At the age of 25, I was newly married and working at my local church. I loved my job. My husband and I were connecting with a new community our age. We were thoroughly enjoying this new season of life. My life was just beginning.
September rolled around, and I was due for an annual female exam — should have been routine. But while I was at the appointment, I asked the doctor to look at a lump I had found in my breast. Diagnosis: breast cancer.
After a lumpectomy the doctor confirmed the cancer had already started to spread. The surgeon recommended a double mastectomy, so that’s what I opted to do. I had been married for a year at this point. A cancer diagnosis would be taxing on any relationship, let alone a new marriage. My husband, Steve, was an amazing support during the healing process. He was continually attentive to my physical needs and was present through all of my emotional ups and downs.
It was overwhelming to wake up every morning to see the scars staring back at me in the mirror. It was a constant reminder that I wasn’t a whole woman anymore.
A year after my mastectomy, I found myself struggling with depression, self-image, and intimacy issues. Cancer seeks to steal our femininity by stripping us of our hair, breasts, fertility, intimacy, and ultimately our identity. It was overwhelming to wake up every morning to see the scars staring back at me in the mirror. It was a constant reminder that I wasn’t a whole woman anymore.
Steve relentlessly searched for someone to help me, and finally we found a psychologist who was a breast cancer survivor, too. She worked with Steve and I, educating us on the grieving process survivors go through. I learned things like how to identify my emotion, how to articulate to Steve what I was feeling, and how to give myself permission to feel all the ups and downs this journey would bring.
Once we got our feet back on the ground, my husband and I started a non-profit called Project31 as an effort to embrace, equip, and empower other women battling breast cancer — and life after. Proverbs 31:30 says, “Charm is deceptive and beauty if fleeting, but a woman who fears the Lord is to praised.” We named our organization Project31 because we wanted these women to know that their true beauty is internal.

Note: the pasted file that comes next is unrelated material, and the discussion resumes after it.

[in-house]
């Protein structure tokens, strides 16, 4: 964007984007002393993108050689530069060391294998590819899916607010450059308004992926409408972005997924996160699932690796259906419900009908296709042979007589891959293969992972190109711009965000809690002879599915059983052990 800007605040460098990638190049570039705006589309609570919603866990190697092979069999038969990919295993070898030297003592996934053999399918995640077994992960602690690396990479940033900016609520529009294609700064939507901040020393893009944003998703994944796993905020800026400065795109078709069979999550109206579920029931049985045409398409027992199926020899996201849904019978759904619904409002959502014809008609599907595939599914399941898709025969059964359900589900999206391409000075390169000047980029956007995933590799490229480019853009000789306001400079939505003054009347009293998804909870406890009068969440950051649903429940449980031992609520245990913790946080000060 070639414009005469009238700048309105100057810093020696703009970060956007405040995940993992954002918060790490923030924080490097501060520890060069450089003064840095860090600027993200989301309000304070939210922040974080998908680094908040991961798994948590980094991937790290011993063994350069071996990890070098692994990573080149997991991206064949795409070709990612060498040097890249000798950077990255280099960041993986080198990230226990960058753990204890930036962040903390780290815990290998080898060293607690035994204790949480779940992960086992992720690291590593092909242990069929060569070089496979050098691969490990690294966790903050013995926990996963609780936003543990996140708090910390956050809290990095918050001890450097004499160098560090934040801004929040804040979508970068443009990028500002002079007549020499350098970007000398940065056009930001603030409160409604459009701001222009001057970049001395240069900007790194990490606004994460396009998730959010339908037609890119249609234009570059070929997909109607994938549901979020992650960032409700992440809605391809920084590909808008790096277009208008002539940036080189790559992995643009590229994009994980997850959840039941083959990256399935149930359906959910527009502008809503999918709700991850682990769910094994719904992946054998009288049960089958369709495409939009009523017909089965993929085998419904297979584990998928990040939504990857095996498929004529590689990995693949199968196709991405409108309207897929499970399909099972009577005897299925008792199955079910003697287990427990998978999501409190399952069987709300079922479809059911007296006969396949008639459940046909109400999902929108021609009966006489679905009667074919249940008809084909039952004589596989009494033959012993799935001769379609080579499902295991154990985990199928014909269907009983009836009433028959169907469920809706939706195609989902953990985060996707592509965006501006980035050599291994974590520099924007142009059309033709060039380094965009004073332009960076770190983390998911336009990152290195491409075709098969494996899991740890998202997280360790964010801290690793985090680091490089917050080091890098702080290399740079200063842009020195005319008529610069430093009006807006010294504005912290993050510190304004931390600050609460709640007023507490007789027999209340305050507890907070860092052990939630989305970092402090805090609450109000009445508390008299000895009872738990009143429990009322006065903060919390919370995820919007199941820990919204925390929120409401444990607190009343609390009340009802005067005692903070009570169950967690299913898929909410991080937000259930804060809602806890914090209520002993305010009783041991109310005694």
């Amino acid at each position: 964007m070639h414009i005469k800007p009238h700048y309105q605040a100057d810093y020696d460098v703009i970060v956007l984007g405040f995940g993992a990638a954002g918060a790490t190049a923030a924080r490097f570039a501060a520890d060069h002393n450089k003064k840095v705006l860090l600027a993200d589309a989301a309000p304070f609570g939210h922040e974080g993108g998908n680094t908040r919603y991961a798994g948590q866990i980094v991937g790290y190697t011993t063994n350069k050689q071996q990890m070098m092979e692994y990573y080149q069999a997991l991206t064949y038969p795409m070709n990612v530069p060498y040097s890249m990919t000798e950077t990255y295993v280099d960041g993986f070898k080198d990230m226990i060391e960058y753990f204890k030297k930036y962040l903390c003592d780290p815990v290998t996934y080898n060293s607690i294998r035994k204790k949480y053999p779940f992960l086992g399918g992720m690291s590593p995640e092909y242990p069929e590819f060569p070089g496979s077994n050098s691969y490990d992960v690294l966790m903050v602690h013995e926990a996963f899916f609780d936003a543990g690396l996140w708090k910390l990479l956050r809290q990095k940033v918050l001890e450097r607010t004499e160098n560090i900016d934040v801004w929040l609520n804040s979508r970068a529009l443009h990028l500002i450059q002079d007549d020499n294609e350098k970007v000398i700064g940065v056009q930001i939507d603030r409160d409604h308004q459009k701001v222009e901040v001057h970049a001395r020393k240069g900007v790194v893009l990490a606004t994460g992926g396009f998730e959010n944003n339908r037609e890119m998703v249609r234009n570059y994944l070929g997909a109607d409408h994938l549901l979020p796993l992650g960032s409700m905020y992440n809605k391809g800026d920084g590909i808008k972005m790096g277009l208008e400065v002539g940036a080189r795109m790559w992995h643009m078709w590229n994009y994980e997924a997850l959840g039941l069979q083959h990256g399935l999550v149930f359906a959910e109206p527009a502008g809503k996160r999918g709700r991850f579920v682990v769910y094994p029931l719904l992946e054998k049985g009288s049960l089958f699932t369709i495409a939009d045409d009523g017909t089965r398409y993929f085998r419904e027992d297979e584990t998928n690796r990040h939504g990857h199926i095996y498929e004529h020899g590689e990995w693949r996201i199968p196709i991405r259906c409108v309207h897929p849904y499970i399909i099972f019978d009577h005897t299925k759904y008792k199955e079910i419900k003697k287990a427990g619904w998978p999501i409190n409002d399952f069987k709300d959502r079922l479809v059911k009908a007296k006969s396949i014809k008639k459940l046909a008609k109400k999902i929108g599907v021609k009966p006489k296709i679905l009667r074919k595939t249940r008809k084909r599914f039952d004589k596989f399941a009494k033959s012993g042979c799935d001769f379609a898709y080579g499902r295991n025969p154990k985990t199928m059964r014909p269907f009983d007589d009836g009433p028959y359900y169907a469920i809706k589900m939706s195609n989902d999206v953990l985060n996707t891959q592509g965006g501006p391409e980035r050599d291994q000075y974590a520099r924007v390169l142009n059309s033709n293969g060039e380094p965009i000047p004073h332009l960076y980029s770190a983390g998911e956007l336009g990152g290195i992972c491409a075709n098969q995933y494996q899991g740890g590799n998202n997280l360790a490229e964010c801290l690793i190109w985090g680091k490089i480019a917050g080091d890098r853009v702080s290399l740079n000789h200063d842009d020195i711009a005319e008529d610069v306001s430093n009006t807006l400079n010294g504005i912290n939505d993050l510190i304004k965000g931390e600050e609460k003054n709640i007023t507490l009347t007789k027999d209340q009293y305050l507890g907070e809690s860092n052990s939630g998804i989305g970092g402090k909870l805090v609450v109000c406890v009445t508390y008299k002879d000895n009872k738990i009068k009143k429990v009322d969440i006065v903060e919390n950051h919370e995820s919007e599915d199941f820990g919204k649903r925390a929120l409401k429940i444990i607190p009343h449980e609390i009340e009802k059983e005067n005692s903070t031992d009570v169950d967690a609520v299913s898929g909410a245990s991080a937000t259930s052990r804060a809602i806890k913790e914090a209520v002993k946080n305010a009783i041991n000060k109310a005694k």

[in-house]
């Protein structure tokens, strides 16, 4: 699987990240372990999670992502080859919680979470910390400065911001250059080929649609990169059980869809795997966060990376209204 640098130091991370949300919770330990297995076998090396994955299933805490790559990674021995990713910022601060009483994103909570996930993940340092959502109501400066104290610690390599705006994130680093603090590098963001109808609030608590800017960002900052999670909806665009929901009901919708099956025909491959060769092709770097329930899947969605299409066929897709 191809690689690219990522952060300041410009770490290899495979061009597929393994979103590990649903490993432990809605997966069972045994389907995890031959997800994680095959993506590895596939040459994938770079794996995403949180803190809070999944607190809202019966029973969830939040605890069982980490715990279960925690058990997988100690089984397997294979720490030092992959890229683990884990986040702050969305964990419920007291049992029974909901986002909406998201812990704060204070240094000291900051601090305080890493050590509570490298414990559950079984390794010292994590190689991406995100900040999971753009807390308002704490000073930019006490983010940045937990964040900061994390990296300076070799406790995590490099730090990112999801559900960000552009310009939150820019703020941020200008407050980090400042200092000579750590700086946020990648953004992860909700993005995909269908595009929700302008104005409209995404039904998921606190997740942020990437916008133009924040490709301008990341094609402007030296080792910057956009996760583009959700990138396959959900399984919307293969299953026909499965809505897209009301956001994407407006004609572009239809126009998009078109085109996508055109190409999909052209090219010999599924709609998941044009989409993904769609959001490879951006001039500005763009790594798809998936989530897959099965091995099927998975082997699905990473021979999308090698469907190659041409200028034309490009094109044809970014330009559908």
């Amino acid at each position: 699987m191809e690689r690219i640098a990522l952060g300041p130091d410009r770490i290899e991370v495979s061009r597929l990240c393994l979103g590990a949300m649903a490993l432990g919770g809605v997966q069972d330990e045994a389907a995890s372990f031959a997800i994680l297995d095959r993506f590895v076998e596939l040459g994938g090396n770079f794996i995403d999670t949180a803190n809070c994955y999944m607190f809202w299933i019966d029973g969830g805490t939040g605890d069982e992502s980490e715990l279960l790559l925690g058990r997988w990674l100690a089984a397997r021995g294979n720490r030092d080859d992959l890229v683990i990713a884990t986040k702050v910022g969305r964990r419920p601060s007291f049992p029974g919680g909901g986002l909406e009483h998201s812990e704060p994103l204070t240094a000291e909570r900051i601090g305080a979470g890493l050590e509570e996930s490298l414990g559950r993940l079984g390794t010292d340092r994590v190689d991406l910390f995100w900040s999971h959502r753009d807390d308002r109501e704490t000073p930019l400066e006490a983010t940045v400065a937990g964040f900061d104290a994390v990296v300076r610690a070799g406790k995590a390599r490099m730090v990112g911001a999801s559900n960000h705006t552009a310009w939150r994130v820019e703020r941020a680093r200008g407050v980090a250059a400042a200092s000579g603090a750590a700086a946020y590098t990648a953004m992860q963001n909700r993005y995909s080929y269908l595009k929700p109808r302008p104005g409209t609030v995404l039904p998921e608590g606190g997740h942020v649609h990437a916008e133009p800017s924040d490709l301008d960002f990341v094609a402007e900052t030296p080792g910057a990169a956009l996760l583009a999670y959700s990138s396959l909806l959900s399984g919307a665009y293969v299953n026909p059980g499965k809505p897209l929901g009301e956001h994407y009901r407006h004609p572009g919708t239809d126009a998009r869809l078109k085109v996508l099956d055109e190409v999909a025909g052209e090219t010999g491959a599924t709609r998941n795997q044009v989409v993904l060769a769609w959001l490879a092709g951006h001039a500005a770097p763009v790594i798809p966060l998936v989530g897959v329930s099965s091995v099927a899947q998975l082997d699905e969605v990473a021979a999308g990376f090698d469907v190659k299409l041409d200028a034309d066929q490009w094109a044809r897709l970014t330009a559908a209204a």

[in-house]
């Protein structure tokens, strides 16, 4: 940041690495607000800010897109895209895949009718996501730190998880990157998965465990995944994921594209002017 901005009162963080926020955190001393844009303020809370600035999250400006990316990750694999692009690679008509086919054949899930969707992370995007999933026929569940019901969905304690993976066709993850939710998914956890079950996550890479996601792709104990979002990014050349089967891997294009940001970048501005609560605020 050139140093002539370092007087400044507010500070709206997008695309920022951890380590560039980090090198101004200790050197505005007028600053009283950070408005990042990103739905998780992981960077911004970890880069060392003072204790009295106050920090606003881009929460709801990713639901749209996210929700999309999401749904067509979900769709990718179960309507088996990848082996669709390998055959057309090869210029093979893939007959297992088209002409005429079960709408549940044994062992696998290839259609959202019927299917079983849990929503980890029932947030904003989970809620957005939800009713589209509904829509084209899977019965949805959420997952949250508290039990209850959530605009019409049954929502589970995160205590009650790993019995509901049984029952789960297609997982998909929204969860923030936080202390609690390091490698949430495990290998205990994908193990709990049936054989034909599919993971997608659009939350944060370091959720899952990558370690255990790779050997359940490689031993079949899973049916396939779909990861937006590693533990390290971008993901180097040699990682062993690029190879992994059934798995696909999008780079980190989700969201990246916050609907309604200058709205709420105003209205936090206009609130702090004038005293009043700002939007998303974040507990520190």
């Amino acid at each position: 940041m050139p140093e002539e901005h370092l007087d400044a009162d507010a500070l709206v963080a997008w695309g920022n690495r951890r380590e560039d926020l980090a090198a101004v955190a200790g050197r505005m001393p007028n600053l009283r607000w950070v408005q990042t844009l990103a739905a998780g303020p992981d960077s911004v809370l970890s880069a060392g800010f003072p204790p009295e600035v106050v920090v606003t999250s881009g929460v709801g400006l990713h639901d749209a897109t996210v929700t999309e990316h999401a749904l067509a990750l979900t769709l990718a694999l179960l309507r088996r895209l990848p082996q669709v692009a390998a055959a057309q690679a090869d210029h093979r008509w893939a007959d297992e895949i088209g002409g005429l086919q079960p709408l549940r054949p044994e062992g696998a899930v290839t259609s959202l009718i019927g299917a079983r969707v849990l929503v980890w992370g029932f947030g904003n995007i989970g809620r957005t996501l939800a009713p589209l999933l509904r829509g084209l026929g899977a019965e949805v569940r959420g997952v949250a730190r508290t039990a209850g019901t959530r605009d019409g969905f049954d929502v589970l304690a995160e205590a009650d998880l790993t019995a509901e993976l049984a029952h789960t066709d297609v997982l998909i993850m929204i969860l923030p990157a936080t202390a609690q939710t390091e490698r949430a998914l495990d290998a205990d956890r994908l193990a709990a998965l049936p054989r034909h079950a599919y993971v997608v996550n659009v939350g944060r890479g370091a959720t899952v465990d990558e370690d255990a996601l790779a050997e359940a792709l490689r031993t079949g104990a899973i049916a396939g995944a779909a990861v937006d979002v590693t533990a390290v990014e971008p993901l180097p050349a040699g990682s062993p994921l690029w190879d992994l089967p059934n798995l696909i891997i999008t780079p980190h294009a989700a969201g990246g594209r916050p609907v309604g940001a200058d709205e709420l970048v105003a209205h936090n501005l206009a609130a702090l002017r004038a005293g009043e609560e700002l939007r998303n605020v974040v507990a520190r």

As Steve and I continued our journey, we were blessed with two kids. We thought we’d already made it past our big struggle in life. Fast-forward eight years later. I was 34 and going in for a routine MRI. Over the years, I had continued to do self-exams, and during one of the exams I found a lump on my skeletal wall. The cancer had returned. However, it wasn’t the same form of breast cancer. The first tumor was not estrogen induced, but this one was. I was one of those “unlucky” people who happen to get cancer twice.
Daily dependence on my Heavenly Father in prayer, worship, and community with fellow believers carried me through those two diagnoses.
I couldn’t believe what I was hearing. After I got over the shock, I dug my heels in and had another lumpectomy and followed up the surgery with 48 treatments of radiation. Since I had already experienced this once before, I was better equipped and wiser, and by grace only God can give, I was able to handle the situation without falling apart.
Despite all the changes and trials that overtook my life, body, and family over the years, I remained anchored in Christ, my ever-present help. Daily dependence on my Heavenly Father in prayer, worship, and community with fellow believers carried me through those two diagnoses.
Two years after my second diagnosis, I had complications due to radiation and underwent a very invasive surgery called a latissimus-dorsi flap reconstruction. Still, I was determined to see God’s glory revealed through my life, through my pain. That was the driving force, pressing me forward one day at a time.